Monday, May 24, 2010

'GO HERO' Interview

Well, they say the good things in life are worth waiting for - this is an interview I conducted with GO HERO's head honcho Steve Forde back in 2008. That's right: 2008. For reasons that are still beyond me, it was sat on by a venerable and supposedly honorable 'news' website that had promised to post it and never did. With all the hub-bub recently over Go Hero's new Shadow figure and other cool new releases, I remembered I still had this. The news is old, I guess, but maybe it will offer a unique look into Steve's mind two years ago - or maybe it will just be fun. You decide! And apologies to Steve!

Jim Beard – 7/8/08

Go Hero! – Interview with Steve Forde

While perusing the crowded aisles of vendors at this year’s Wizard World Chicago con I stumbled upon a small oasis in the midst of the chaos. There I found a neat little table occupied with some of the nicest 1/6 scale action figures I’ve ever seen – and the man behind them, both literally and figuratively. That would be Steve Forde and his company, Go Hero!

Steve and I got into a fantastic conversation about the Buck Rogers figures he was showing, what he went through to get them made, and our own shared admiration for all things pulp. After only a few minutes of talk I knew this was a venture that deserved more attention and I knew that readers of Super-Articulate would enjoy Steve’s journey as much as I did.

If you read only one interview today - read on! The 25th century awaits!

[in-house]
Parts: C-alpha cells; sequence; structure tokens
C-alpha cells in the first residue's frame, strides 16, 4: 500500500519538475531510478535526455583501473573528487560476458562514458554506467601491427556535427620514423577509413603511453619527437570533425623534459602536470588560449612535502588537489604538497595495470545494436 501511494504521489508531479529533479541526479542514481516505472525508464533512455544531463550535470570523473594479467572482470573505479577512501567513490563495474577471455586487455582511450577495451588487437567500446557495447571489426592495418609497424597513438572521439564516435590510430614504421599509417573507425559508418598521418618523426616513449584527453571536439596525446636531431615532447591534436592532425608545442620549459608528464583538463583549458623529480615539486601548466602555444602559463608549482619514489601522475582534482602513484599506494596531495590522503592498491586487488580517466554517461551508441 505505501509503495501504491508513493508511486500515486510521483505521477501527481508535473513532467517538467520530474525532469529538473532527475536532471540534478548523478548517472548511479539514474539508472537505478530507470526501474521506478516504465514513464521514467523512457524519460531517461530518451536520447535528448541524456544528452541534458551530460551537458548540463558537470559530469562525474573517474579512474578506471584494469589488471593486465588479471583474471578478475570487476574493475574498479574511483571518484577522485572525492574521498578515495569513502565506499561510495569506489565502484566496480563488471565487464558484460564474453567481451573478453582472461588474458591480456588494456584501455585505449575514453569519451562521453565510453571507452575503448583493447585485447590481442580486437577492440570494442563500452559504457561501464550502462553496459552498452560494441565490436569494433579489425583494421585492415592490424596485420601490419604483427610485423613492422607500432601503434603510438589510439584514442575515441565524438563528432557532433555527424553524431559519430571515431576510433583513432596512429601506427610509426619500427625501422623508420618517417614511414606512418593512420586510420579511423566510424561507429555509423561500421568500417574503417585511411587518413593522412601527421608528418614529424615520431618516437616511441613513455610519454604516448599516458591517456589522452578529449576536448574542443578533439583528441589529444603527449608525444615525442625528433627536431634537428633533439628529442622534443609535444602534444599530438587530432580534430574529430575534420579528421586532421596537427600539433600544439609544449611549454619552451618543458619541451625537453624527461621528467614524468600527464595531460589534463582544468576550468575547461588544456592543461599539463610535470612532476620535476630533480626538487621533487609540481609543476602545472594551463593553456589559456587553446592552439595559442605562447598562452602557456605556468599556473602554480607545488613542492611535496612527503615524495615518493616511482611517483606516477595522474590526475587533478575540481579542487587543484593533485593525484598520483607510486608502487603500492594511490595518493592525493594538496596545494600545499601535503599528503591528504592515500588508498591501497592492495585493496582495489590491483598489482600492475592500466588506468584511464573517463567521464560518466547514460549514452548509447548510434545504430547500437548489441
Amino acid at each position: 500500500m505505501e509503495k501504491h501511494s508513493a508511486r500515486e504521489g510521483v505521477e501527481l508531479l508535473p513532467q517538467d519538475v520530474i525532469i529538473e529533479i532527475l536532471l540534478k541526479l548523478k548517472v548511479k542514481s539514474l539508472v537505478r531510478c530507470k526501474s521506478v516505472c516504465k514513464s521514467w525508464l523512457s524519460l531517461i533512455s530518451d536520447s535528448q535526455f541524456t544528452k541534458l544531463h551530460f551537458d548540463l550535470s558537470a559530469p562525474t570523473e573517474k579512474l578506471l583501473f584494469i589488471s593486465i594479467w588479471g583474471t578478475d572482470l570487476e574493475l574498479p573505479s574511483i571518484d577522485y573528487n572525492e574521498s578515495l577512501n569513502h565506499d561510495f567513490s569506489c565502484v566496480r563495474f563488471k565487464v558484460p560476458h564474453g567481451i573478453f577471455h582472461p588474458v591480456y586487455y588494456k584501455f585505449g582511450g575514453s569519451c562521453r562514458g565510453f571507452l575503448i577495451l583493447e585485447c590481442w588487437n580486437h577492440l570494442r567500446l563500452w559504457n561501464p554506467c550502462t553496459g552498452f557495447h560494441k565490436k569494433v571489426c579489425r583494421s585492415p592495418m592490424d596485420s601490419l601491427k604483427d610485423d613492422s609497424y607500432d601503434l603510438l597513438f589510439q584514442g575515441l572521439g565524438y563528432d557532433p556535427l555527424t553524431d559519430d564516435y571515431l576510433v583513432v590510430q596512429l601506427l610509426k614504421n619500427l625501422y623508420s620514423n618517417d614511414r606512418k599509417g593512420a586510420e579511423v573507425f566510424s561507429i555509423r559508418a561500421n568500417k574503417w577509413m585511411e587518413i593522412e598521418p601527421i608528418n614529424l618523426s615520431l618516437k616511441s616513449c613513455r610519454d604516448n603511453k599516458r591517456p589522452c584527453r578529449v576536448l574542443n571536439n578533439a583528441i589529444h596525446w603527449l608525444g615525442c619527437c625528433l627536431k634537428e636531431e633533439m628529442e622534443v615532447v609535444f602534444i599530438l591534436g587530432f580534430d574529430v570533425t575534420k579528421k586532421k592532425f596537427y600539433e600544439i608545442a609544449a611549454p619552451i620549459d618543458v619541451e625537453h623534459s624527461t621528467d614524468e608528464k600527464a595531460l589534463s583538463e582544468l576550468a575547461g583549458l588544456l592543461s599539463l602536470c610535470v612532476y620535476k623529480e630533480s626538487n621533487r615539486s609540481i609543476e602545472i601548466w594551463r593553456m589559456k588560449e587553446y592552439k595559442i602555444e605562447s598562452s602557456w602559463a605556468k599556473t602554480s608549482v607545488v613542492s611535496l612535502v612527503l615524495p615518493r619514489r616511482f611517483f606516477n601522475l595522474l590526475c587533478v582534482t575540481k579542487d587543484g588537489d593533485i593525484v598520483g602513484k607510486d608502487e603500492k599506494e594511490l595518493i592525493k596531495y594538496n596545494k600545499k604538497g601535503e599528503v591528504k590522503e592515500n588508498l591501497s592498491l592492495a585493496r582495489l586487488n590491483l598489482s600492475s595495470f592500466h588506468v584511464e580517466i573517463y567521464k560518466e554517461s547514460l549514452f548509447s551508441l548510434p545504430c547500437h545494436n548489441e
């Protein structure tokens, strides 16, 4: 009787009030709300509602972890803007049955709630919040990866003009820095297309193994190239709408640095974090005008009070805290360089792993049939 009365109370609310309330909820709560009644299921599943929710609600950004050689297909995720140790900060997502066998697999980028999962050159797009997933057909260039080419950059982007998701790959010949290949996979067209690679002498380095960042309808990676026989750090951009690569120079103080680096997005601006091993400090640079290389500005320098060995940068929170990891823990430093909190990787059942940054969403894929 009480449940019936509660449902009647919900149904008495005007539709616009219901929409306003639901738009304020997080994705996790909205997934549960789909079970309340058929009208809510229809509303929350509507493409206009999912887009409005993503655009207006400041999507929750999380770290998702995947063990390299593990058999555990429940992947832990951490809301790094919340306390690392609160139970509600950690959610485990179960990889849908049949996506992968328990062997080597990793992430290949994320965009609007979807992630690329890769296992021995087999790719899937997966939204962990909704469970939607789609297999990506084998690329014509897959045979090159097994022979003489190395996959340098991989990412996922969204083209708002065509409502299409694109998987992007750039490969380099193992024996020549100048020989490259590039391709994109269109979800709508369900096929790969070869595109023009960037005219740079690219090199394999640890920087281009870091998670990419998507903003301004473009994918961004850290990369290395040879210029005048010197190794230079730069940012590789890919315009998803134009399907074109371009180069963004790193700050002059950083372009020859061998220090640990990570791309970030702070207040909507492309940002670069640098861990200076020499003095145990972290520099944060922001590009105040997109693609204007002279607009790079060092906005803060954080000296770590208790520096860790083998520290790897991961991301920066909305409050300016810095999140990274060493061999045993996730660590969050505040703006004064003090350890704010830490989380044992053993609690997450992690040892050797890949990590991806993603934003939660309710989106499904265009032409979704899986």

Jim Beard – Steve, what's your background as a genre fan? What's influenced your past and current projects with Go Hero?

Steve Forde - I grew up on a steady diet of robots, superheroes, and monsters. My literal first word was Batman! I cannot count the hours spent with Star Wars audio tapes (pre VHS), Godzilla movies, and Adam West "climbing" up the side of a building! My older brothers also imparted to me a love for Speed Racer and Ultraman as well!

So in my adult years I started Go Hero as a platform for me to create my own characters. In the process of developing Plutia (ploo-sha), a film and toy line about the daughter of a 30s style Flash Gordon or Buck Rogers type character, I heavily researched the original sources of retro sci-fi. In so doing, I rediscovered my affection for retro Buck Rogers.

JB – I just realized your initials are “S.F.”! Too cool! So, how did Go Hero get its start?

SF - Like a million other artists / designers, I have ideas for characters. Maybe 20% of those designers will make a drawing and really try to show it to the world. But at the time I was among only about 25 other companies / designers were willing and able to make an actual toy. Making a toy is a different level of commitment, not just a sculpture, but producing an original design in toy form and taking it to market - it shows that you are

My first character was Mechabot ( It was a 60s-70s Japanese style, 8.5" vinyl robot, with 12 points of articulation. People really responded well and I was actually in discussion for cartoons, comics and film within days of debuting it. To my surprise and delight, we sold out of the first version in 1 day and it won toy of the year from a affiliate - Toy Toons.

In the next couple of years the offshoot of Designer Toys really bloomed. I think of it like birth of "grunge" music in Seattle. There were a handful of people all doing something interesting and we sort of banded together at SDCC for the first Cultyard. Then came books, magazines, and a lot more toys. I pursued a lot of development rabbit trails and slowly released Tentikill: the Sea Monster, Yira: Dragon of Doom, and a reissue of Zagora.